Heathrow Airport has criticised a “lack of Government action” after it recorded a “catastrophic” 82% fall in passenger numbers last month.
Some 1.25 million people travelled through the west London airport last month, compared with 7.06 million during October 2019.
North American routes saw the biggest drop, down 95% year on year.
Heathrow described October as “the eighth consecutive month of catastrophic decline” and warned that England’s ban on leisure travel means “November is likely to be even worse”.
Chief executive John Holland-Kaye said: “Aviation is the lifeblood of the UK’s economy, critical for exports of goods and services and imports of vaccines, as well as inbound tourism, students and foreign direct investment.
“Lack of Government action is weakening our sector, making it harder for us to support the eventual economic recovery and help deliver the Prime Minister’s vision of a global Britain.”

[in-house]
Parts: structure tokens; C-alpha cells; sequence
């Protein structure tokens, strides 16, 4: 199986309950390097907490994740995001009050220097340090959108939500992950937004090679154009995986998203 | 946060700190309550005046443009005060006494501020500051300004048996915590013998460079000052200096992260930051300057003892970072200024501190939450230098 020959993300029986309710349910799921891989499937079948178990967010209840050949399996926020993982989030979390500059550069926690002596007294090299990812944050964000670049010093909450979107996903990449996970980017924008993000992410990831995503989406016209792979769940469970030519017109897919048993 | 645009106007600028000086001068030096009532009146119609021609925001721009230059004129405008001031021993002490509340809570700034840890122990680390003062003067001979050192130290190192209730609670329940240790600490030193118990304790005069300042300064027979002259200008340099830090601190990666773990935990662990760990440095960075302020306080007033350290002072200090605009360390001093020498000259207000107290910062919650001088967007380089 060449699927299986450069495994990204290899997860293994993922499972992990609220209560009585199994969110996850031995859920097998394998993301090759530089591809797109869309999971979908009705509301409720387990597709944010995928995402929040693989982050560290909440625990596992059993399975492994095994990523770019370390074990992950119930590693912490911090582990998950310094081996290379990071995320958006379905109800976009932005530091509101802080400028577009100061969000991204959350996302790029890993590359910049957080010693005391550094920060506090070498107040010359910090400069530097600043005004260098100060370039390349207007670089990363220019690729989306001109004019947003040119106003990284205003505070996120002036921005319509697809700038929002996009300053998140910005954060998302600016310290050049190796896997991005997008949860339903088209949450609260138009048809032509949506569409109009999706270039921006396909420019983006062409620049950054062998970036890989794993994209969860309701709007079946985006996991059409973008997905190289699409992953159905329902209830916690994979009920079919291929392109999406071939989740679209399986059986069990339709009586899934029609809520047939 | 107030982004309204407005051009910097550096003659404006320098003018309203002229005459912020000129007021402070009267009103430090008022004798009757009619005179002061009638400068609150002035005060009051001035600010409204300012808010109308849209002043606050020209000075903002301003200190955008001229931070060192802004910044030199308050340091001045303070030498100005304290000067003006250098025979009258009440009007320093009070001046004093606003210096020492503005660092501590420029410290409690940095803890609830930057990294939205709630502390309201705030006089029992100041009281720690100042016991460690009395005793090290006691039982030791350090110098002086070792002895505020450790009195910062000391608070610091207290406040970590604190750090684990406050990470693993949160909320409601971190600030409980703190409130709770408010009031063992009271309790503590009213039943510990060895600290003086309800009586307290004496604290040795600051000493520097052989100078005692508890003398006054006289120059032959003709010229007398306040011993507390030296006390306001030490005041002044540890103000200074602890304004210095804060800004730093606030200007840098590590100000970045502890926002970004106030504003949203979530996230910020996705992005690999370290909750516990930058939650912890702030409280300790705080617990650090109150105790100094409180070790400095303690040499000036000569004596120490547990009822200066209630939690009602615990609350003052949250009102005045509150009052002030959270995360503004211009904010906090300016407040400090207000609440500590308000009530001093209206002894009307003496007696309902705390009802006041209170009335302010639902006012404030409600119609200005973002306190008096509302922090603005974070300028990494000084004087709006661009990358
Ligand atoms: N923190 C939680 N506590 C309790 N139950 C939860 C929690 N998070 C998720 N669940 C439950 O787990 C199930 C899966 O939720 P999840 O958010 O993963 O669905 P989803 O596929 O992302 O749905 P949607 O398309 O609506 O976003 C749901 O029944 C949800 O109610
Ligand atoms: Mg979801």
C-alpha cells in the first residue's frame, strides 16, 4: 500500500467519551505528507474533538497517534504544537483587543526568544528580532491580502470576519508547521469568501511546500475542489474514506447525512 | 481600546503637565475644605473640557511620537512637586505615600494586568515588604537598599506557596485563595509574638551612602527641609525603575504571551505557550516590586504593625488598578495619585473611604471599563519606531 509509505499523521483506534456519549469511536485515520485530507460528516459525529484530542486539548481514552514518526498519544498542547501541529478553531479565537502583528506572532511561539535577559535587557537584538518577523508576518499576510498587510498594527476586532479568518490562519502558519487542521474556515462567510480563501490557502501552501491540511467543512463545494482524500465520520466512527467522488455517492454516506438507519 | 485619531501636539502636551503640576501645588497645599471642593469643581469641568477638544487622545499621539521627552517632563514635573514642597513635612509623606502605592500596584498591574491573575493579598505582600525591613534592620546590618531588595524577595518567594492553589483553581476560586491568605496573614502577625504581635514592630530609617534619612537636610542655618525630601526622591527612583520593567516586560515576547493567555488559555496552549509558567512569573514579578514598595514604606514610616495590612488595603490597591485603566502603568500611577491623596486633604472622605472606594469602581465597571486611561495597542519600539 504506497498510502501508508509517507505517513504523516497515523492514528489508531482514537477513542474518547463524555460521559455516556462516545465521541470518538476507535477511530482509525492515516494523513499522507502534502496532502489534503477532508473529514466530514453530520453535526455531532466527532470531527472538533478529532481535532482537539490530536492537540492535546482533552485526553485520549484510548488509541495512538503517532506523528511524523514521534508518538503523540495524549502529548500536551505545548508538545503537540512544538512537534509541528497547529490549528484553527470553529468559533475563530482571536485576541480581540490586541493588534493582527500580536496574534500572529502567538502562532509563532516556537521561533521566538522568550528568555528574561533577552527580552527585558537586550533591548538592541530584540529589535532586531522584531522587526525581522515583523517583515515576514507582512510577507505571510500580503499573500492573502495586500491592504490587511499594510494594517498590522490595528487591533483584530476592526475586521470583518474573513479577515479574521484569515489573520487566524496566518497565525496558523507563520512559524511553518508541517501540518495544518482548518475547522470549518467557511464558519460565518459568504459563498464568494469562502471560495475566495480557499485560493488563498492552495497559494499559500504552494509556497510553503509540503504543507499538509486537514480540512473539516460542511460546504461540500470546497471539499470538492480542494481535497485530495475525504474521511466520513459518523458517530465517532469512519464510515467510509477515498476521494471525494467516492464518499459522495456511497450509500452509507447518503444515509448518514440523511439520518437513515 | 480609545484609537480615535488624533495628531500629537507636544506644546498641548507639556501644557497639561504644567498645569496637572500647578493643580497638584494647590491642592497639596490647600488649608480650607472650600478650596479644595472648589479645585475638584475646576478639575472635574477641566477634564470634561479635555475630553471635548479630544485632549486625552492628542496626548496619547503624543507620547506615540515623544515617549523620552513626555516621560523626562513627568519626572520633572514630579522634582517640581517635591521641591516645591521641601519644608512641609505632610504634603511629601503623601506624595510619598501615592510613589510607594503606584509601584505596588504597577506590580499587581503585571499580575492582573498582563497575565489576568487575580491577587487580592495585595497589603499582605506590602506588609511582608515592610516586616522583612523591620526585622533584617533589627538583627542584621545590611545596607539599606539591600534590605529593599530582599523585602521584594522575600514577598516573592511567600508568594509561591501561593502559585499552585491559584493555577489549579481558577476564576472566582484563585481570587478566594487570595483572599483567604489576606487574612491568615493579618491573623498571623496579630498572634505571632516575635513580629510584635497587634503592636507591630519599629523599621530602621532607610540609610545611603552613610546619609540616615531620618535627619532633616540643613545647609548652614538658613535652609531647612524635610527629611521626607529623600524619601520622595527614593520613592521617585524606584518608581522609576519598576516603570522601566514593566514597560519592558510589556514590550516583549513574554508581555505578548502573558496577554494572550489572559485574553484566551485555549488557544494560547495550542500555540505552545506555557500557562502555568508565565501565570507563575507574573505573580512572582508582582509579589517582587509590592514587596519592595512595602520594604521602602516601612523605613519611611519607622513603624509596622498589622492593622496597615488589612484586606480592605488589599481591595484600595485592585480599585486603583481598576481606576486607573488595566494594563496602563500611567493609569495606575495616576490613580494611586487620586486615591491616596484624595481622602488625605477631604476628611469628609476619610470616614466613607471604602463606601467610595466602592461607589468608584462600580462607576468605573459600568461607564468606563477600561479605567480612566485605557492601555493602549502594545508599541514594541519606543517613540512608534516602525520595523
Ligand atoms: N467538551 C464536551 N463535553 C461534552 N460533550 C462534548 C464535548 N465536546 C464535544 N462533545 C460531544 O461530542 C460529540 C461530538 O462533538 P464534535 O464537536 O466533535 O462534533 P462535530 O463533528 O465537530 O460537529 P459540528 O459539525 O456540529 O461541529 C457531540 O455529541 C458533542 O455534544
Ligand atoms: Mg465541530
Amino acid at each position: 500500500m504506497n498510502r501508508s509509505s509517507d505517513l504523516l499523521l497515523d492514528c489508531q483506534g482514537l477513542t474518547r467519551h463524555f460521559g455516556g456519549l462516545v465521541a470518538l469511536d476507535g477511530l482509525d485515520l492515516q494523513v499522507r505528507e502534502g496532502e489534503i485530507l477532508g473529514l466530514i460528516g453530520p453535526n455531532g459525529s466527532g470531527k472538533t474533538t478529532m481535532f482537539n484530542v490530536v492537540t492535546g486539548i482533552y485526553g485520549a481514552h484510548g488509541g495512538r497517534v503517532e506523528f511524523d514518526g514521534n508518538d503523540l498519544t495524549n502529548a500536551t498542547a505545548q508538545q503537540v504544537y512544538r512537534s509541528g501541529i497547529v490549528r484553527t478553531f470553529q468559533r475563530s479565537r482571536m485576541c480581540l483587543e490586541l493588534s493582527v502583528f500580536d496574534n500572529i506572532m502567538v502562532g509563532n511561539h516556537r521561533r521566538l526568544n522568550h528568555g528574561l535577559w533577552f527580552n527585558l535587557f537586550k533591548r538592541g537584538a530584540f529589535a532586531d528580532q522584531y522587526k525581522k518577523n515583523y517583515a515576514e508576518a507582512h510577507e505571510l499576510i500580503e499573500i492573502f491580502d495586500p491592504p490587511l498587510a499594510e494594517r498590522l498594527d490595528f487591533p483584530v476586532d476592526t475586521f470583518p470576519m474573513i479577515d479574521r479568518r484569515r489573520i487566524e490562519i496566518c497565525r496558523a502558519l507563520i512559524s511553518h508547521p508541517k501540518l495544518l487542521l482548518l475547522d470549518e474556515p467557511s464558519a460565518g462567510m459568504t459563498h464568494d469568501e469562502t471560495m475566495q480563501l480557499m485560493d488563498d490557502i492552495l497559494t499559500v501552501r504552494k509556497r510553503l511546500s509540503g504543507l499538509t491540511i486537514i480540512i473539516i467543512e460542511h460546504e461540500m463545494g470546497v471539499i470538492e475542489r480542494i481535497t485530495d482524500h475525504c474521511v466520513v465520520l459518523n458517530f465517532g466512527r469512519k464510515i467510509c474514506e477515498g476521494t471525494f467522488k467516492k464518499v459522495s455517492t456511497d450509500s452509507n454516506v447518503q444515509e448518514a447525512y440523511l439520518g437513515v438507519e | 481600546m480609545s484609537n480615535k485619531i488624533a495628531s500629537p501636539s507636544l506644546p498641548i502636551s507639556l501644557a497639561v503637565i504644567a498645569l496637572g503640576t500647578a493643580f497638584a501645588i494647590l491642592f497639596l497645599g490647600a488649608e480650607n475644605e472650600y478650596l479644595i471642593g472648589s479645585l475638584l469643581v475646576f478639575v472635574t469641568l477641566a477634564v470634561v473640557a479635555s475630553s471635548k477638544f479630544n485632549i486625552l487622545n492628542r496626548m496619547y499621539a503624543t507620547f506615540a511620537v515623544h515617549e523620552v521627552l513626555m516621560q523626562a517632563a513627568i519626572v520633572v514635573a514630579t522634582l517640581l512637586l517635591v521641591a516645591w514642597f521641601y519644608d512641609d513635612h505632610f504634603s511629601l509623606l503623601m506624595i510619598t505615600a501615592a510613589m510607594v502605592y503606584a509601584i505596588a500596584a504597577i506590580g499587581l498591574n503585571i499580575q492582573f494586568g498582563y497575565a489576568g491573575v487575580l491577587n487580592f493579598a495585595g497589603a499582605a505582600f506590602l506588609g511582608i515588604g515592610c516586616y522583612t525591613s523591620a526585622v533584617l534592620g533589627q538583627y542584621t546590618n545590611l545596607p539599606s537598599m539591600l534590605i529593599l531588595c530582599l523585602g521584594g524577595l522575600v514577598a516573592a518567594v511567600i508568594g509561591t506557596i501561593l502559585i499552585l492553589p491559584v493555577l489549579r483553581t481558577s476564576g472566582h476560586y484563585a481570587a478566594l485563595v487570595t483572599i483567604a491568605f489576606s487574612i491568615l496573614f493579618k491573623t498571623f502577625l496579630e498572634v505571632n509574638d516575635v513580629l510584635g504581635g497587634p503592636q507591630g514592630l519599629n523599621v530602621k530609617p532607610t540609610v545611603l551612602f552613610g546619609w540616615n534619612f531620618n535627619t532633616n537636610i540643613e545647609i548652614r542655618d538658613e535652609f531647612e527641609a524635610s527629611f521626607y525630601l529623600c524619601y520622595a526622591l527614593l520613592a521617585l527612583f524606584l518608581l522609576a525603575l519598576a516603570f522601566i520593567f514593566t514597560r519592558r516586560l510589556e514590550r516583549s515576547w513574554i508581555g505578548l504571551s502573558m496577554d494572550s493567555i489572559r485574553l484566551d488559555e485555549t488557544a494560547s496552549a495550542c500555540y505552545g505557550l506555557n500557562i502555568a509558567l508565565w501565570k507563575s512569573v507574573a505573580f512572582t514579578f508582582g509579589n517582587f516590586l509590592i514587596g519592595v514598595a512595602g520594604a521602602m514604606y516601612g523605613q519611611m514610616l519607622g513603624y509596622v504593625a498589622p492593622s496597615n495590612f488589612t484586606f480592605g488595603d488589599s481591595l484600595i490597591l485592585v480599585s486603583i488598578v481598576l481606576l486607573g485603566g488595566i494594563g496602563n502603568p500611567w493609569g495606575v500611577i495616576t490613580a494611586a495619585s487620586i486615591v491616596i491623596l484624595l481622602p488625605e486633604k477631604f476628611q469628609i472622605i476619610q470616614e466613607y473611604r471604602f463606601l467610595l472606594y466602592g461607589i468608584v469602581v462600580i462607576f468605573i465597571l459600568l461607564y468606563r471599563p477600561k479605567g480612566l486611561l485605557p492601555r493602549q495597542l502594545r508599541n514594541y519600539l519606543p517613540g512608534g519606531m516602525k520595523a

Heathrow said the failure to introduce a coronavirus testing system to ease the 14-day quarantine requirement for international arrivals “has left British airports unable to compete with EU rivals”.
Last month, Transport Secretary Grant Shapps launched a taskforce to develop a “test and release regime”.
'PM's vision of global Britain' unattainable without aviation specific support warns CEO John Holland-Kaye, as Heathrow experiences it's eighth consecutive month of catastrophic decline in passenger numbers. https://t.co/kD4L6Xqm4G pic.twitter.com/Y9ThCgxeOD
— yourHeathrow (@yourHeathrow) November 11, 2020
Heathrow also warned that the refusal to offer English and Welsh airports business rates relief “runs the risk of worsening an already challenging situation”.
It added that plans to end VAT-free shopping at airports “threatens to kick our industry when it’s down”.
Manchester Airports Group – which owns Manchester, Stansted and East Midlands Airports – reported an 84% drop in passenger numbers in October.
It called for “an urgent package of support” from the Government for the UK aviation industry, including relief from business rates, policing costs and other fixed-cost pressures.